|Our 3rd Anniversary||
RAVE ON, BROTHER (I'M WITH YOU)
Rave on, cats, he cried....
With all due acknowledgment to George Thorogood, he of the Delaware Destroyers, I feel this an apropos way to best emphasize the sort of connection that readers tend to feel with writers, particularly ones they either have empathy with, or, in other words, the ones who are writing their story. In regards to the wrestling world, and I don't think I am speaking too far out of turn here, Chris is writing all of our stories.....
Anniversaries are a time for remembrance - a remembrance, a celebration for the birth of something. I remember when I first contacted the world of wrestling, back in the later part of the 70s. The AWA was a stronghold in the area I was in at the time and -- like most of us who consider ourselves fans foremost -- watched that shit religiously, despite rather constant admonishments from my parents who felt otherwise about wrestling's redeeming viewing qualities. Fuck that. I wanted to see Baron Von Raschke and the Claw, as well as my then-favorite wrestler, Paul Diamond. It was camp, but oh Lord, was it cool.
Fast forward to 1992, shortly after Flair joined the WWF and put on one of the most memorable performances by a wrestler ever, in the Royal Rumble. Just when it looked as if victory for the WWF, who was now on the precipice of the greatest turn upward in recorded history, the writing tanked and fell in the toilet. Vince refused to let the old warhorse, Hulk Hogan, either pin Flair cleanly or be pinned cleanly in turn. So, house show after house show an endless string of Dqs followed those two around the country. I saw the act in Minneapolis, an event myself and a few other cats put an entire week + into, including dressing up as the Horsemen. (I was Flair, for those of you interested.) The Raiders also were eliminated from playoff contention that same weekend, so to say I was disappointed, after driving some 600 miles plus for that finish is a bit of an understatement.
Sitting high atop our mountain of historical perspective, for those of us calloused, long-time observers, the parallels between 1992 and 2002 are stunning. Vince in 1992 had one of the most loaded rosters ever seen before with great wrestlers (Bret Hart, Ric Flair, et. al.) and huge icons (Ric Flair, Hulk Hogan, et. al.), yet he managed to send the entire business into the tank. Screw that steroid trial excuse shit, Vince has to be either desperate or hungry to be successful. Vince is a survivor and knows how to do little else, thus, if he is not in a position where he is forced to survive, he creates that condition so that he may go back to doing what he does best. Those traits are formed in childhood and are very difficult to overcome.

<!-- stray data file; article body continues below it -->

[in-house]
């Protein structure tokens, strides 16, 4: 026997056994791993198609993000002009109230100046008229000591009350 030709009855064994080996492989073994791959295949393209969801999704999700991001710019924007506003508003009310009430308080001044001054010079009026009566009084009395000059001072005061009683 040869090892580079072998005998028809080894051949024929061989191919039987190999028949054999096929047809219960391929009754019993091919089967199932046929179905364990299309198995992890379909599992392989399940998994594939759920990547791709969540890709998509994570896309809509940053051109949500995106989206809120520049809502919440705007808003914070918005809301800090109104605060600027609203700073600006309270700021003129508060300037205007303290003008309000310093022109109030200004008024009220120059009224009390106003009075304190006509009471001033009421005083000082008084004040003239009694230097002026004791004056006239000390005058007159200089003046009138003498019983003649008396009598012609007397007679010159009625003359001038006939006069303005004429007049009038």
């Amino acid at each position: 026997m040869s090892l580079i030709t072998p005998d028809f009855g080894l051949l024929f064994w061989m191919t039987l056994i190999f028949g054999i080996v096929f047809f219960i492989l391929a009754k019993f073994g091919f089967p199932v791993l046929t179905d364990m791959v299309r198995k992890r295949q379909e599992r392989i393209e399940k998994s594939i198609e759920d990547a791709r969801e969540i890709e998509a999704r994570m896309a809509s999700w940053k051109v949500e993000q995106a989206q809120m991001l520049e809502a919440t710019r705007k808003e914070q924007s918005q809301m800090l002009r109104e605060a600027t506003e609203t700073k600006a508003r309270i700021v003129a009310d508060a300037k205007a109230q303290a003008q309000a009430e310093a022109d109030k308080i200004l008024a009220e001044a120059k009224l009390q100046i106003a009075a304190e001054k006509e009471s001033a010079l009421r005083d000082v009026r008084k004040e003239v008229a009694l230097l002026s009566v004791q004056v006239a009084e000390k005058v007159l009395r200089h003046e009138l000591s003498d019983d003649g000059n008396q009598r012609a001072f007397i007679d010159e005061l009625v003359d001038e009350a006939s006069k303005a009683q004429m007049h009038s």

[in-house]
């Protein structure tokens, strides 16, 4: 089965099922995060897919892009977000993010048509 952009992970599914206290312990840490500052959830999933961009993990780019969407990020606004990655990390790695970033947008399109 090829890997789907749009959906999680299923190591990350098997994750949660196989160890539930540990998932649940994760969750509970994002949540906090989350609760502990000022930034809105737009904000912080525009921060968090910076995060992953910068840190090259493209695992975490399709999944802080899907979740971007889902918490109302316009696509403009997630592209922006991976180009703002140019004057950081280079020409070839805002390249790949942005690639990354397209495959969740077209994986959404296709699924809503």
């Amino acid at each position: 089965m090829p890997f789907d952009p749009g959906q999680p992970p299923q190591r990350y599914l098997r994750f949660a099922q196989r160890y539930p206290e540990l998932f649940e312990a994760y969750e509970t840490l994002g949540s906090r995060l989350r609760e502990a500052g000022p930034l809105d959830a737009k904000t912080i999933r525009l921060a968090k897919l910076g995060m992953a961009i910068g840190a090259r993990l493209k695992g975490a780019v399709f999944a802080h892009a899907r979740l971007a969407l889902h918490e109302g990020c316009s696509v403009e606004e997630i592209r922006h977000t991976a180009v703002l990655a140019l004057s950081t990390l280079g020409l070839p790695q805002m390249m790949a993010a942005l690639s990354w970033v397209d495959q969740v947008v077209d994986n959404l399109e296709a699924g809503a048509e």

Back to 1992, Vince was king. Nobody was anywhere near the WWF in terms of sheer size or fan interest and no one was making that kind of money. Vince, in his own mind at least, was untouchable. However, fans such as myself, who had been watching the AWA, NWA/WCW, WWF, even Global daily, sometimes more, began to turn away. Why? Because the characters sucked. The WWF stopped giving the fans any reasons to care one way or the other who won what or who was pissed at who and why. I dropped out shortly after that fabled Royal Rumble under a cloud of disillusionment with wrestling in general and the WWF in particular, a self-imposed banishment that would last 6 years.
What does all this have to do with CRZ and his anniversary , I hear you ask/screaming. Patience, gentle reader. Anniversaries are also time for long-winded stories and this, I must inform you, is one of them. Sometimes the long-winded stories are the best, sometimes not, sometimes the story just needs that long to be told. In the end, it will either be all worth it or not. The proof is in the proverbial puddle of pudding that some nubile young females are about to fling themselves into, to allegedly "wrestle"....so stay tuned just a little bit longer and bear with me.
In 1998, after being on the internet for a while and doing/getting bored with all the usual shit (chat rooms, music sites, etc. etc.), it dawned on me that with all the pages out there devoted to exhaustive research of celebrities and music stars, there surely would be something there about wrestling. You see, I had the bug again, about 20 years since I had first gotten it. The wrestling bug bites hard and the cut runs deep, kids, don't ever fool yourselves. I know why Terry Funk can't stay away and why Flair won't. I know. It got me so strong that I watched Summerslam of that year over the internet, on a 28800 connection and it was still a great show.